NEWARK, N.J. - There are some days when Kimmo Timonen wakes up that his body lets him know his age.

Then there are others, like yesterday, when Timonen is reminded by others. Timonen, 38, was selected to represent Finland in his fifth consecutive Olympic Games.

"I'm very proud to be named to the Finnish team. It means you're old," Timonen said. "And it means you've played this game a long time. It also means you've played this game at a high level for many years."

Timonen, who made his initial debut in Nagano in 1998 before he even played in the NHL, isn't even the oldest or longest-tenured player from his country. That distinction belongs to Anaheim's Teemu Selanne, 43, who will be playing in his sixth Olympics.

Prior to next month, only six other Olympic hockey players have made the trip to at least five Winter Games - something only 369 other men have done in any sport or discipline, including the summer.

Sochi will mark Timonen's 17th national-team tournament since 1993. With the help of Selanne, Timonen is shooting for his first-ever gold medal, to go along with two bronze (2010, 1998) and one silver (2006).

Timonen is one of a handful of Flyers chosen to represent their countries in Sochi. The others are Michael Raffl (Austria), Andrej Meszaros (Slovakia), Mark Streit (Switzerland) and Jake Voracek (Czech Republic).

Raffl, 25, was named to the Austrian team last week. He will be playing alongside his older brother, Thomas Raffl, whom he hasn't seen since the summer. Raffl helped Austria qualify last February for the first time since 2002 in Salt Lake City via a play-in tournament.

Voracek, 24, is making his first Olympic appearance. He found out he made the cut by watching the Czech news conference on the Internet on Monday.

"It was pretty emotional, to be honest," Voracek said. "My mom was very excited on the phone. The Olympics, I think, is the highest you can go for your country. I can't wait. It's very special."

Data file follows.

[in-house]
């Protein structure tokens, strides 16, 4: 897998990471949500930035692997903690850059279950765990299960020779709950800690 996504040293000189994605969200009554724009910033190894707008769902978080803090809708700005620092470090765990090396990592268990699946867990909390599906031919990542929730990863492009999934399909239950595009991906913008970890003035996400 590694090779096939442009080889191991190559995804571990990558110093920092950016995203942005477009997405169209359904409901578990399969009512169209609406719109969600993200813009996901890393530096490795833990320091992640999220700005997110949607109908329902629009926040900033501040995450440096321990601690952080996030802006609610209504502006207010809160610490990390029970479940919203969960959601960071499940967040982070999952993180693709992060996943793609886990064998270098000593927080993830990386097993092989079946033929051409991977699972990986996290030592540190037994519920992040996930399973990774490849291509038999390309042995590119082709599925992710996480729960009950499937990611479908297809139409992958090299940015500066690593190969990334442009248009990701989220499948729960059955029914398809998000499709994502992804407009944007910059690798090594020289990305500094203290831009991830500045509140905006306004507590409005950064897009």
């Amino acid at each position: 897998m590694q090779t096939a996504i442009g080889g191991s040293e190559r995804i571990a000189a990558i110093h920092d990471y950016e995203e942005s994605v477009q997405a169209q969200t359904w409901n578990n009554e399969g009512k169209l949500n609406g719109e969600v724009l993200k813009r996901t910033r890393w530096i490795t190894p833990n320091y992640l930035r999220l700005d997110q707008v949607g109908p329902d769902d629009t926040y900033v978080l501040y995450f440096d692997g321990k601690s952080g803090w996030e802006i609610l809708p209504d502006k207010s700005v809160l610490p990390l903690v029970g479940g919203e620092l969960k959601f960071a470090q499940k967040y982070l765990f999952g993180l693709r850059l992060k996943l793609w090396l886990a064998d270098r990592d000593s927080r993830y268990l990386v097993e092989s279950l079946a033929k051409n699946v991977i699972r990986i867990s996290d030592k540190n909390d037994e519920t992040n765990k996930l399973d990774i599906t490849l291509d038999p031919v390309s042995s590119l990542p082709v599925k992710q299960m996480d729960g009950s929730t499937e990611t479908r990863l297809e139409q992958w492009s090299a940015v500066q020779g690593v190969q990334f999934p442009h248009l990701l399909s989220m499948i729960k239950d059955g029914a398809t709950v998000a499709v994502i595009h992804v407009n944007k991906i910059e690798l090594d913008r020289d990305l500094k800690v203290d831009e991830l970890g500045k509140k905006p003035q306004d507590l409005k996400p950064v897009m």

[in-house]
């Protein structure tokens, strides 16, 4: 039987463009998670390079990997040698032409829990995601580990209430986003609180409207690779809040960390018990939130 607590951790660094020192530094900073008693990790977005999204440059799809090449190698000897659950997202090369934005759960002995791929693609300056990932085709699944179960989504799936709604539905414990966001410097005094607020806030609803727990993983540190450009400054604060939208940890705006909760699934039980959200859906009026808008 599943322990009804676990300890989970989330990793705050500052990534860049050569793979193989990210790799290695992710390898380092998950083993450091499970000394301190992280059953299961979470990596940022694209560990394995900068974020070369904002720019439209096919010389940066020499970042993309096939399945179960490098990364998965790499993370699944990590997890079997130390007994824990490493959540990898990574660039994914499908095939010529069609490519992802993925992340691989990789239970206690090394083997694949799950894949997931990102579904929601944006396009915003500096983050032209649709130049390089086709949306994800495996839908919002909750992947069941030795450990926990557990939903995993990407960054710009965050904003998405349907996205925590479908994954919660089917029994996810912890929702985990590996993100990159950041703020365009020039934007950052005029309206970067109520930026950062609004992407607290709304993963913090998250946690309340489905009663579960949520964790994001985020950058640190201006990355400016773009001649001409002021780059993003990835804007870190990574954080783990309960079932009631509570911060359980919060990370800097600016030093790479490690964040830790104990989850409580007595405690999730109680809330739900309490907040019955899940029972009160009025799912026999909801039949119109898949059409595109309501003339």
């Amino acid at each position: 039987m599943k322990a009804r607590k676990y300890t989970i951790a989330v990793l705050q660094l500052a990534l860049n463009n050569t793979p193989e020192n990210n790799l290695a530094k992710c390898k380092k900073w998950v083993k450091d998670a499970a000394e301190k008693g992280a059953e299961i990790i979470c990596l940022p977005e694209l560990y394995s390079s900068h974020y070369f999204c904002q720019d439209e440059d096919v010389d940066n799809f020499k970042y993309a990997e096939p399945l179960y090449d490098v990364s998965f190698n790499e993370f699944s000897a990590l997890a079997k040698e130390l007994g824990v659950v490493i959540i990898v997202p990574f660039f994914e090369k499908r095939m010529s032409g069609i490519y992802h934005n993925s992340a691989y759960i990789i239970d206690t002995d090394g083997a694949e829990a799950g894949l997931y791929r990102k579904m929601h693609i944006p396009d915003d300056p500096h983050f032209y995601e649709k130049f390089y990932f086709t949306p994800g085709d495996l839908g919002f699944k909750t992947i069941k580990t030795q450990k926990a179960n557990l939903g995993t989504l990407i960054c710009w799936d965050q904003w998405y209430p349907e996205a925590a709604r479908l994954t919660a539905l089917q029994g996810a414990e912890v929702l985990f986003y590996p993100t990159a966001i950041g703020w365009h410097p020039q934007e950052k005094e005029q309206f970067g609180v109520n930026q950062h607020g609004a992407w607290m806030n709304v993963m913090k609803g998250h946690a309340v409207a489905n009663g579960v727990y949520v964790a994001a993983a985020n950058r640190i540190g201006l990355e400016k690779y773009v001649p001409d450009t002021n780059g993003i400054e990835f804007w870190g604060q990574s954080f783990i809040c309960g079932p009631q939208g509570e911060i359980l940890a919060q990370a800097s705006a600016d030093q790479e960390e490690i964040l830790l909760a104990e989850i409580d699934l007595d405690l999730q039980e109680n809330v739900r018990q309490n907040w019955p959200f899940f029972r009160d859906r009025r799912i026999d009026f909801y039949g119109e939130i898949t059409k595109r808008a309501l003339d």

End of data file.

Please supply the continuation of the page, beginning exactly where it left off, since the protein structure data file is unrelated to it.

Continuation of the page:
Streit, 36, is making his fourth appearance at the Olympics for Switzerland. The Swiss, with more NHL players than ever, are trying to build on their 11th-, sixth- and eighth-place finishes in Streit's tenure. Streit said walking in the Opening Ceremonies for the first time was one of the highlights of his career.

"The best players are going to be there," Streit said. "It's a great experience. I'm really excited for the challenge. Switzerland has big expectations this year, Swiss hockey has come a long way in the last 10, 12, 15 years."

For Slovakia, where expectations are equally high, Meszaros is hoping he can help his country make waves like it did in Vancouver, where the Slovaks nearly knocked off Canada to reach the gold-medal game 4 years ago. Slovakia lost to Timonen's Finland in the bronze-medal game.

There are only 10 other Slovakians skating in the NHL, all of whom Meszaros maintains a close relationship with. The 2 weeks in Russia will be a welcomed break for Meszaros' up-and-down season with the Flyers.

"It will be great," Meszaros said. "I'd rather play than rest. Vancouver was amazing. I think it's the biggest goal you can achieve, not just for hockey, but for any athlete. Playing for your team is one thing, but playing for your country is another thing entirely."

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